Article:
Sorry for my unannounced hiatus. I took some time away from technology for Lent, which didn’t go at all the way I hoped. I had to reevaluate what I’m doing here on the blog and decide whether or not to continue. I decided to proceed with caution, because I know the things I say here really hit home in a difficult way for some of my readers.
It’s been six months since the last round of chemo–not something I want to celebrate, but I’ll leave a stone there to remember it. My body is not the same, which comes with moments of gratitude and unrelenting frustration. For many weeks I couldn’t climb a flight of stairs without my heart racing, and thereafter relegated myself to the couch for months to crochet rather than exercise.
But with each round of labs, we started noticing some predictability in my platelet counts, which meant the chemo was starting to do its job. I’m out of the official wait-and-see period now, and my doctor is pleased with the results even though they aren’t technically “normal.” Sometimes stability is more desirable than remission. Stability is predictability, and predictability means freedom. Even so, I believe by this time next year, my doctor may be calling this remission.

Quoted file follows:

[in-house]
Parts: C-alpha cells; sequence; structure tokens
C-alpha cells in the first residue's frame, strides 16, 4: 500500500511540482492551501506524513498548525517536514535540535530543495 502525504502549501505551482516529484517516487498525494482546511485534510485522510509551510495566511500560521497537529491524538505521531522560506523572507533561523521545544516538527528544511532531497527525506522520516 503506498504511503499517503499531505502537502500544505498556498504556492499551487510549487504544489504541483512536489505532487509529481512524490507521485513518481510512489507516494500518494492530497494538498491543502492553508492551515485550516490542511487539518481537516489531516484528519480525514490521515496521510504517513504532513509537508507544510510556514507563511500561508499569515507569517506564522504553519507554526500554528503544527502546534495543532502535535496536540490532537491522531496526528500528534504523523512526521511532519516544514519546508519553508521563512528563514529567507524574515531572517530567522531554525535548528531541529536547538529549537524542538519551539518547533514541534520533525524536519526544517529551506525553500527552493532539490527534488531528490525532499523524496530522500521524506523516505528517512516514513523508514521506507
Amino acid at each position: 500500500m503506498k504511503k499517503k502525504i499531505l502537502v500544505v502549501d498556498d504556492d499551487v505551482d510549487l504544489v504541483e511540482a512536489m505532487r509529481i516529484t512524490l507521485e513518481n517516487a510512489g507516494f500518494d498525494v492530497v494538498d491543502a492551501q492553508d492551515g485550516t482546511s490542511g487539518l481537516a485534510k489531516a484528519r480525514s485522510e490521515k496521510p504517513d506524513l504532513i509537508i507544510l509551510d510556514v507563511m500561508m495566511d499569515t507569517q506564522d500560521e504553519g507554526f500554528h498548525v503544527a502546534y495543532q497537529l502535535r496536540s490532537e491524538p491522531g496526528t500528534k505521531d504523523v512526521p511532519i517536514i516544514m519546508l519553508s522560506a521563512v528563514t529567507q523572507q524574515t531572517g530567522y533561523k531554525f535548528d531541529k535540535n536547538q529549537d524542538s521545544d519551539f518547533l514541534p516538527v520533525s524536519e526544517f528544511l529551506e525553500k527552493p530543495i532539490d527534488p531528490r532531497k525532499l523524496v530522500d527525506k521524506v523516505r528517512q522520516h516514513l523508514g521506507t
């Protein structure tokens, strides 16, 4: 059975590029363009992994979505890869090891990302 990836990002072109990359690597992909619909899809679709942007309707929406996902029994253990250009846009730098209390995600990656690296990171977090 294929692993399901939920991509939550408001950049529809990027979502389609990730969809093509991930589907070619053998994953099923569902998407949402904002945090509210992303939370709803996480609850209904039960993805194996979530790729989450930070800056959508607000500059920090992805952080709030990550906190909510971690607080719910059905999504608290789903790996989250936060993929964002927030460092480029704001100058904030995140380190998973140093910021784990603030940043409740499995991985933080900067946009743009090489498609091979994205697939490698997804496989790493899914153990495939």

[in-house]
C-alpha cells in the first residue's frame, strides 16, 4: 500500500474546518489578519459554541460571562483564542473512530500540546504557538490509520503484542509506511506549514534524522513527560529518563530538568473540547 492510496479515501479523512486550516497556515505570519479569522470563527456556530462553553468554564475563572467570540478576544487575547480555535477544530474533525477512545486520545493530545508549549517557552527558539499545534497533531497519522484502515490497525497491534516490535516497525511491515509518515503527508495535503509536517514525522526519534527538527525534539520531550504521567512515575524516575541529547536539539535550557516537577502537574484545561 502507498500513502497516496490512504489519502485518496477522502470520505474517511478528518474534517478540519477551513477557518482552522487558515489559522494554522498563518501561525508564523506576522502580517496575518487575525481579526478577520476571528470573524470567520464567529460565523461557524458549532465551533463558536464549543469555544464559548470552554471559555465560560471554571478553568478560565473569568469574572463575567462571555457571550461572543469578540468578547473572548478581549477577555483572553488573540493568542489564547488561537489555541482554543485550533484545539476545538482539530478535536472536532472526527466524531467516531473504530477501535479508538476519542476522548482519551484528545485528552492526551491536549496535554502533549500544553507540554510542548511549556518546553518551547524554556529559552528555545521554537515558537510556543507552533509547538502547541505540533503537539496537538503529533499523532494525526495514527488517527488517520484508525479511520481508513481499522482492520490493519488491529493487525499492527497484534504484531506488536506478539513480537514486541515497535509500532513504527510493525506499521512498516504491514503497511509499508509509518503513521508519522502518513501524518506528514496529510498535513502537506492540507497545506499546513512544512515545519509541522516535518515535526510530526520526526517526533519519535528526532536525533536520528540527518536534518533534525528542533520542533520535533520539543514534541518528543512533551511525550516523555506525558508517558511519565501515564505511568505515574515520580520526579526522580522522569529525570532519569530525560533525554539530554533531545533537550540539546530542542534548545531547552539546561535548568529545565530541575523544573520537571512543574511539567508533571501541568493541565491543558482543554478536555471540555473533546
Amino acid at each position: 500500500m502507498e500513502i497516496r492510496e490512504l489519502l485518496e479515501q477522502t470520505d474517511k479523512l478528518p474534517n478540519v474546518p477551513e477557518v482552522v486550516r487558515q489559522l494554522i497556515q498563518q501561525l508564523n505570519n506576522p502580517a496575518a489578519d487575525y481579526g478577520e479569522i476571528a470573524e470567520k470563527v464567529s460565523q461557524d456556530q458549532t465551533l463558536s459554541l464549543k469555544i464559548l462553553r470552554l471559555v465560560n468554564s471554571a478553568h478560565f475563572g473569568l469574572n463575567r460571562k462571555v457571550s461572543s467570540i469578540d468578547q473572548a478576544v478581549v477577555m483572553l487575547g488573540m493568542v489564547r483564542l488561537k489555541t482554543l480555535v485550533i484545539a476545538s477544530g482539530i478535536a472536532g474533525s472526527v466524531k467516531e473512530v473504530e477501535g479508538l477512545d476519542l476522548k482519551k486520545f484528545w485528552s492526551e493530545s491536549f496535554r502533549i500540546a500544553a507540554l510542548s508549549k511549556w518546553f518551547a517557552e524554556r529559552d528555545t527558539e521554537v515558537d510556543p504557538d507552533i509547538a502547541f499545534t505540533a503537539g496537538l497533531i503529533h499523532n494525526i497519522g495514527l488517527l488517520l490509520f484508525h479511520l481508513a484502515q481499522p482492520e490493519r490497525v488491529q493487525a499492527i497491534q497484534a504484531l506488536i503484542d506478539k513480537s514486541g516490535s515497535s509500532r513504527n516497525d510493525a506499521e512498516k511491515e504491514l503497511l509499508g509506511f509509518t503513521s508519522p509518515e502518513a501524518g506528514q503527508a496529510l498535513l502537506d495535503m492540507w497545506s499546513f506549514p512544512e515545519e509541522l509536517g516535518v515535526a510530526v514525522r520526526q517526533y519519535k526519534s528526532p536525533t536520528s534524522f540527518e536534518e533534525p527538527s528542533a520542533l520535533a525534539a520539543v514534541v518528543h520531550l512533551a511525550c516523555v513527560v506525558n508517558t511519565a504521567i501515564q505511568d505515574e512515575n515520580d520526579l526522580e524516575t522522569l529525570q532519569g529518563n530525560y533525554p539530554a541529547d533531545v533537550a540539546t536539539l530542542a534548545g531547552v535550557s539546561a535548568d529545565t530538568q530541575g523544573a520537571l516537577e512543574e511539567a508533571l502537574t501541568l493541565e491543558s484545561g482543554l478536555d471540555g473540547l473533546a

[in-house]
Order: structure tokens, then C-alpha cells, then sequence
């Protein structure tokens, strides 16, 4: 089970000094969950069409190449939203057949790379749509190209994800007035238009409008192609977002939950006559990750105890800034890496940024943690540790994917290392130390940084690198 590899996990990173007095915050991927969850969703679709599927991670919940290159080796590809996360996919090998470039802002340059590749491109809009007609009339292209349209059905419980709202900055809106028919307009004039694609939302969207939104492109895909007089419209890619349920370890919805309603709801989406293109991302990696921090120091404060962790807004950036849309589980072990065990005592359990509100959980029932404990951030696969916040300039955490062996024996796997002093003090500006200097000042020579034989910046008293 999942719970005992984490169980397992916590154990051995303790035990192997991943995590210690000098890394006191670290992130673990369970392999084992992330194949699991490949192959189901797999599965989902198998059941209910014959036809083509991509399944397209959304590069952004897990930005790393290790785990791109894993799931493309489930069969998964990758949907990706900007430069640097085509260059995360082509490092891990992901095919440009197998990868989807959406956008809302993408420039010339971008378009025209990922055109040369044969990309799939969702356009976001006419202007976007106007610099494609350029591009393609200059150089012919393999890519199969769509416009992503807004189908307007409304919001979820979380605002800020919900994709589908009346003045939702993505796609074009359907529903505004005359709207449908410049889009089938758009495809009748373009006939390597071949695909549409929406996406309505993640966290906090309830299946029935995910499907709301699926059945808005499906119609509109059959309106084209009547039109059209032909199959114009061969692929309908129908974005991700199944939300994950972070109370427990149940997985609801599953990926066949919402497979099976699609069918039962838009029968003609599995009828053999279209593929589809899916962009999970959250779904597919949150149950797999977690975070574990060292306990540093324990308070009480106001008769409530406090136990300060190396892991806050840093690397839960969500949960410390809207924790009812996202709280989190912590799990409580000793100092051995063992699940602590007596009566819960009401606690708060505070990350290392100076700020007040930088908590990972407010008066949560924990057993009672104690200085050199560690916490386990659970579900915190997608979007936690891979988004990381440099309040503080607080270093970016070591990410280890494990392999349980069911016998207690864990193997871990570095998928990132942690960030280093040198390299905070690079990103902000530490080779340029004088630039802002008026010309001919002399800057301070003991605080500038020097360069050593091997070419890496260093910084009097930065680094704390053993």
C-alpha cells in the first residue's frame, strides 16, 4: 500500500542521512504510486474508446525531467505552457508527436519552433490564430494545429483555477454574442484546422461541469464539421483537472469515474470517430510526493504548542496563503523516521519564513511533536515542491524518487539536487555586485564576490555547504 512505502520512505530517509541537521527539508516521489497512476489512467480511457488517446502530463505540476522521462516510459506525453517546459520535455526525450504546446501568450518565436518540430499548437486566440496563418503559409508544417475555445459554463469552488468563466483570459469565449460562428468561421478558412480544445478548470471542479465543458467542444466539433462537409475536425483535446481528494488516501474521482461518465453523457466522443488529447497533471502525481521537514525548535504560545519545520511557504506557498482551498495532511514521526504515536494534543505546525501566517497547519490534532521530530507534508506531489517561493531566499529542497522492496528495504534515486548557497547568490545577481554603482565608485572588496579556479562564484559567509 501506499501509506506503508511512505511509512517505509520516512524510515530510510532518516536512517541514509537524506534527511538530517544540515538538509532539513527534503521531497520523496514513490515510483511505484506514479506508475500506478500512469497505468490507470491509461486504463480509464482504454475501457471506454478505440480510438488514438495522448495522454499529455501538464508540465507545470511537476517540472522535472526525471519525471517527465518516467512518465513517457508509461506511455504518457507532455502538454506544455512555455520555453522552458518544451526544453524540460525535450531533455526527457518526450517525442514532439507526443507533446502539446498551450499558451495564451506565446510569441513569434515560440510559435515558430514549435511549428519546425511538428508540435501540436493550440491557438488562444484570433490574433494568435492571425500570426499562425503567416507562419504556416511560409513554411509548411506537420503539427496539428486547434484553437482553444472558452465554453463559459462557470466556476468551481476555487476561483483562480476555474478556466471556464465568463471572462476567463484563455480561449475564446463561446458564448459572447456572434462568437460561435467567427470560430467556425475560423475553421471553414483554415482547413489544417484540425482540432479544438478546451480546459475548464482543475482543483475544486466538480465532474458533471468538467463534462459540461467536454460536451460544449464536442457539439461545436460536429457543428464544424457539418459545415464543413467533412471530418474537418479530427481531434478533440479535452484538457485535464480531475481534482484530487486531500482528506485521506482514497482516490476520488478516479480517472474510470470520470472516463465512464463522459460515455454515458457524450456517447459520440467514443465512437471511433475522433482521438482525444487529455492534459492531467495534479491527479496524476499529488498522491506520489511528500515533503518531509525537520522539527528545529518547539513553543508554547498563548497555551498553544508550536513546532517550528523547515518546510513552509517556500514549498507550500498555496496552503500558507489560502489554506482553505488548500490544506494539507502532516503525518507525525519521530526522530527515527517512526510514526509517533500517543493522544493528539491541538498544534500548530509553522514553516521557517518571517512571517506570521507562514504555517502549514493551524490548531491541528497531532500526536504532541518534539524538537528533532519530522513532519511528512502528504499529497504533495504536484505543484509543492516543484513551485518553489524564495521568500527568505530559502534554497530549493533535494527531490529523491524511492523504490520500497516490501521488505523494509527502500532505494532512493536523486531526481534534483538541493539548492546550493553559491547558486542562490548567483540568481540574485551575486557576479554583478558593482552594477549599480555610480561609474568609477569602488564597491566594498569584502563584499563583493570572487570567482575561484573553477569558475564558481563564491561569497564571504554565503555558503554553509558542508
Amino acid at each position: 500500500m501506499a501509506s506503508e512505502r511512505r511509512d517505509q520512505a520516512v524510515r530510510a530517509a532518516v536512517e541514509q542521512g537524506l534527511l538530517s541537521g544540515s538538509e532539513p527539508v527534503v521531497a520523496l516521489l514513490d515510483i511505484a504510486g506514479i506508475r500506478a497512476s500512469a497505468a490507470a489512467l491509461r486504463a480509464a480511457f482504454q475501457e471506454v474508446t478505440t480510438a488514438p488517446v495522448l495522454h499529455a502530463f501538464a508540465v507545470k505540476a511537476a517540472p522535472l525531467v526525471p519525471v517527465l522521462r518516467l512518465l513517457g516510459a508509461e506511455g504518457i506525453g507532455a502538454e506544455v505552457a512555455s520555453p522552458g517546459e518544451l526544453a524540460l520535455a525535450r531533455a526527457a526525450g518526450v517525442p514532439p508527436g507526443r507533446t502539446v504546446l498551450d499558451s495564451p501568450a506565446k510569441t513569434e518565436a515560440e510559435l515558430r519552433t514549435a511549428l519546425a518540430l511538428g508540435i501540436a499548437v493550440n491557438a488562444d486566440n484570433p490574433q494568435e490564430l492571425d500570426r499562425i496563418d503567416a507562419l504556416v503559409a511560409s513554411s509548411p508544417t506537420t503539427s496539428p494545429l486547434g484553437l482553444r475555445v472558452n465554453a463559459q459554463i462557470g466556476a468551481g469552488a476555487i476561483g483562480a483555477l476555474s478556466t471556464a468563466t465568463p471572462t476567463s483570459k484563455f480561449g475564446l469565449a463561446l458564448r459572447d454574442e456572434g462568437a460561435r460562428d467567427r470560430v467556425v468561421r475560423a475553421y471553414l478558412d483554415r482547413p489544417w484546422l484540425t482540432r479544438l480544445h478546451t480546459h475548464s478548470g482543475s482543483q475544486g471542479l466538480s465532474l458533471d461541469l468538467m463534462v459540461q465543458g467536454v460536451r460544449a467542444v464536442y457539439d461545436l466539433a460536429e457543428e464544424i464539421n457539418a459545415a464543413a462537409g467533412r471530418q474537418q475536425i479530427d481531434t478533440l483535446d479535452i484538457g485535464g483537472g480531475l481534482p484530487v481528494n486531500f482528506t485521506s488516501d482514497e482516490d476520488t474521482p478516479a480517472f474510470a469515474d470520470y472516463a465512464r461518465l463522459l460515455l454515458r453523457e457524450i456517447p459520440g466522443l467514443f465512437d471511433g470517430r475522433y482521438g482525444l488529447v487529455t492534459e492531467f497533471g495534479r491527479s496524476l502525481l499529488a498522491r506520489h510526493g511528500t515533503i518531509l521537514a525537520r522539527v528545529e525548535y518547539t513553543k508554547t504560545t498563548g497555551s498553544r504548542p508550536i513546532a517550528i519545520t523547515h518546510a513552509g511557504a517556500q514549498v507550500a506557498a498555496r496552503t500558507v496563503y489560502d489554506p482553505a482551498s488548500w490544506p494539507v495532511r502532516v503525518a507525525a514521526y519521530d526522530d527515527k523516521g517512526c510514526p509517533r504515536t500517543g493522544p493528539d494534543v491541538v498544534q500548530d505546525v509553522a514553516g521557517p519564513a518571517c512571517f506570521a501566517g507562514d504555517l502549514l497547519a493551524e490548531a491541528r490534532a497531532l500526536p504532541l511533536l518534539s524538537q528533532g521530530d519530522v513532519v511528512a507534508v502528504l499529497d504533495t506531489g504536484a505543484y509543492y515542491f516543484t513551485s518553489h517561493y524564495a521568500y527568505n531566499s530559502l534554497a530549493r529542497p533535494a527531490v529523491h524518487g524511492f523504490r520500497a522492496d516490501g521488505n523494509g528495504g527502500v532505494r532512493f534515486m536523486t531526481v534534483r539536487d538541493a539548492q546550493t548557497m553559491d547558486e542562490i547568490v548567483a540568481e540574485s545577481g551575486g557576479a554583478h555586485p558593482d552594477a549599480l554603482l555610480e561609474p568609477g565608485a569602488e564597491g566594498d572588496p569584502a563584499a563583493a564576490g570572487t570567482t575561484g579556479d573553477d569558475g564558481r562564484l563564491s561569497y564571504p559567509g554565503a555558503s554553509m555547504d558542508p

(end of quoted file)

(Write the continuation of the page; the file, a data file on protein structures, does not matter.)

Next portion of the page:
My brain fog still comes and goes but seems to have passed overall. I’m probably most grateful for that right now, because it’s not easy to be a professional writer and constantly feel like I’ve had one too many sips of liquid Benadryl.
The theme of the last six months has been change, which has been accompanied by its friend, failure. Change and failure have clouded my mind with doubt about my skills, my ability, my “calling,” so to speak. I have so many unfinished projects, and I can’t blame fatigue for all of my failure to finish. What would happen if I just finished one thing? Am I willing to make even more changes to ensure I can finish what I started? Will God show up? Because this is impossible without some divine intervention and inspiration.
I’m pedaling uphill trying to gain a little momentum and break away from life post-chemo. I know I’ll fall into unhealthy habits if I don’t give my heart a little push, literally and figuratively.
A few weeks ago, a sentence appeared in my mind out of nowhere, so I wrote it down on a trusty sticky note and stuck it to my bathroom mirror.
God is interested in your failure because he is interested in your future.
It feels a little clunky to me right now, so I’m hesitant to share it. I think it’s part of a huge calling to embrace failure and take it with grace because it’s the only way forward. What does it mean to you? How has your perspective on failure affected your daily life?
I am grateful for your prayers, words of encouragement, curious inquiries, and for loving us through this. We cannot ever feel alone when are loved by the Church like this. Thank you, thank you, thank you.